Brienne’s moment of recognition is a wonderful bit of subtle acting by Gwendoline Christie. “You’re Arya Stark,” she says softly, and her voice and facial expression are both wondering, even a bit awestruck. However seriously she takes her oath to Catelyn, she of course recognizes what a fool’s errand this quest to find the Stark girls is. And yet, here is Arya—and she knows a moment of triumph she never has in the novels (thus far), only to have it snatched away by Arya herself.
Because of course nothing is simple. We know precisely how honourable she is (she has Stark-levels of honour), and how dedicated she would be to keeping Arya safe. Jaime Lannister himself wants her find the Stark girls and keep them far, far away from his sister and the dangers of King’s Landing. But the very name of Jaime Lannister is toxic and poisons beyond repair any hope Brienne had of winning Arya’s trust—as does the simple fact that she failed in her job to protect Catelyn.
BRIENNE: I wish I could have been there to protect her.
ARYA: You’re not a Northerner.
BRIENNE: No. But I swore a sacred vow to protect her.
ARYA: Why didn’t you?
BRIENNE: She commanded me to bring Jaime Lannister back to King’s Landing.
HOUND: You’re paid by the Lannisters. You’re here for the bounty on me.
BRIENNE: I’m not paid by the Lannisters.
HOUND: No? Fancy sword you’ve got there. Where’s you get it? I’ve been looking at Lannister gold all my life. Go on, Brienne of fucking Tarth—tell me that’s not Lannister gold.
A meta version of this scene might include Brienne cursing the name of George R.R. Martin for having made these interwoven stories so complex that there is no easy answer to the Hound’s accusation. Yes, it’s Lannister gold. But no, I’m not in their pay. Though when you get down to it, I’m out here looking for the Stark girls because Jaime Lannister urged me to. And he’s actually not so bad a guy when you get to know him. Did I mention he saved me from a bear? And he gave me this priceless Valyrian steel sword because he was pissed off at his dad? Which … oh, this is awkward … it’s actually made from your dad’s sword, Arya. Oops.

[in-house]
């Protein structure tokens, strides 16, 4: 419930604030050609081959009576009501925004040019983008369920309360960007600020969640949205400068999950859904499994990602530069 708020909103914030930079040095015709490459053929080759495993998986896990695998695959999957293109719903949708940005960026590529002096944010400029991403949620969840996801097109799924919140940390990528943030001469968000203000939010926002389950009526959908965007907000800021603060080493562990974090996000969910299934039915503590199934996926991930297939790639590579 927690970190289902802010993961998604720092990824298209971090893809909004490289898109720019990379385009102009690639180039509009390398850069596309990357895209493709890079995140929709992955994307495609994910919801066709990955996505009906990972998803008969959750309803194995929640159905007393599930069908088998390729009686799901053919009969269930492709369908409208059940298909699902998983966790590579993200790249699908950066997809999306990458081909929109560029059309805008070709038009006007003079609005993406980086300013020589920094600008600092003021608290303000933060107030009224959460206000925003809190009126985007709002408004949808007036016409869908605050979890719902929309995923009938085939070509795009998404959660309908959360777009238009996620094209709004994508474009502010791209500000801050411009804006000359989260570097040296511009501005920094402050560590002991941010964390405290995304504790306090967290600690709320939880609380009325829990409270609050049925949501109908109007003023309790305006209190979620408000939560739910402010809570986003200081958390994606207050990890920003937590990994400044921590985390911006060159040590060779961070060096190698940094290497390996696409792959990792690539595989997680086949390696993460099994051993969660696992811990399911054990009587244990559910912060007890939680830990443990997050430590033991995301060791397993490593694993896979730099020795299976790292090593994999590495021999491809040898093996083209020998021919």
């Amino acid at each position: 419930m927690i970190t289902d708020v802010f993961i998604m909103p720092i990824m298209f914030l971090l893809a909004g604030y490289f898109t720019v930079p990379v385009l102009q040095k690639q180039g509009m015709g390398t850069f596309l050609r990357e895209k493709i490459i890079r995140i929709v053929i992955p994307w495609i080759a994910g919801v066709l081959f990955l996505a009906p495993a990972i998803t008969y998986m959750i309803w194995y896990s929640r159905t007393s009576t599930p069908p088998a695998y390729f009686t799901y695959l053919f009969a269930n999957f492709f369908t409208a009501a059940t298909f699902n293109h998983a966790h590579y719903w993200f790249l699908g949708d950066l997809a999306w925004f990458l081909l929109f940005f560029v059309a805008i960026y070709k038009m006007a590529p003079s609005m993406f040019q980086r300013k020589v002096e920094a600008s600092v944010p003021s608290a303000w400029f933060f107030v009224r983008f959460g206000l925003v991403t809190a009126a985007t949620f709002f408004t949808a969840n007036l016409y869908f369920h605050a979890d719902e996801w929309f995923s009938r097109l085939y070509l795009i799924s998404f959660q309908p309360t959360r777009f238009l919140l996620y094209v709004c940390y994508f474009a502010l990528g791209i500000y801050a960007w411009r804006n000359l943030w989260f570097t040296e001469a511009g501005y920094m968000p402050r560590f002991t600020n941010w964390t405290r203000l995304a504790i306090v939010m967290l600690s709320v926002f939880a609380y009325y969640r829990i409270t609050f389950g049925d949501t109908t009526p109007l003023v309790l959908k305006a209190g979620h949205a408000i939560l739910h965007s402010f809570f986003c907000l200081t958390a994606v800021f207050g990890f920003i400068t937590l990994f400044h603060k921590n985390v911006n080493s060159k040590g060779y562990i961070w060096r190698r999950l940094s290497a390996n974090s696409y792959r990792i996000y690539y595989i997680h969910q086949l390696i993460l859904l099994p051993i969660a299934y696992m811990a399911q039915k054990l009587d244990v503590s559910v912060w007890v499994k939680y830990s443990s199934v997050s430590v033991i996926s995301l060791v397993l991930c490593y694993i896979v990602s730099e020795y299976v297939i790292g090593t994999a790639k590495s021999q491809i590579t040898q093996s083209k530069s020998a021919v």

Yeah … kind of a hard thing to talk around.
And then there’s the Hound, whose motives are pretty inscrutable at this point. What precisely does he want? He’s pretty much out of ways of monetizing Arya at this point. He could sell her back to the Lannisters, but that would mean his own death; he could take her to the Wall and Jon Snow, but there’d be no payday for him. When Brienne promises to take Arya to safety, he all but laughs in her face: “Safety? Where the fuck’s that? Her aunt in the Eyrie is dead. Her mother’s dead. Her father’s dead. Her brother’s dead. Winterfell is a pile of rubble. There’s no safety, you dumb bitch. You don’t know that by now, you’re the wrong one to watch over her.” And is that what the Hound is doing, Brienne asks with an incredulous curl of her lip. “Aye, that’s what I’m doing.”
Is that what the Hound is doing? Does he honestly now see himself as her protector? Would a more caring relationship have developed? Is he genuinely protecting Arya from what he believes is a Lannister flunky? Or is he just so vindictive when it comes to the Lannisters that he can’t countenance letting them have the victory of capturing Arya? We will never know.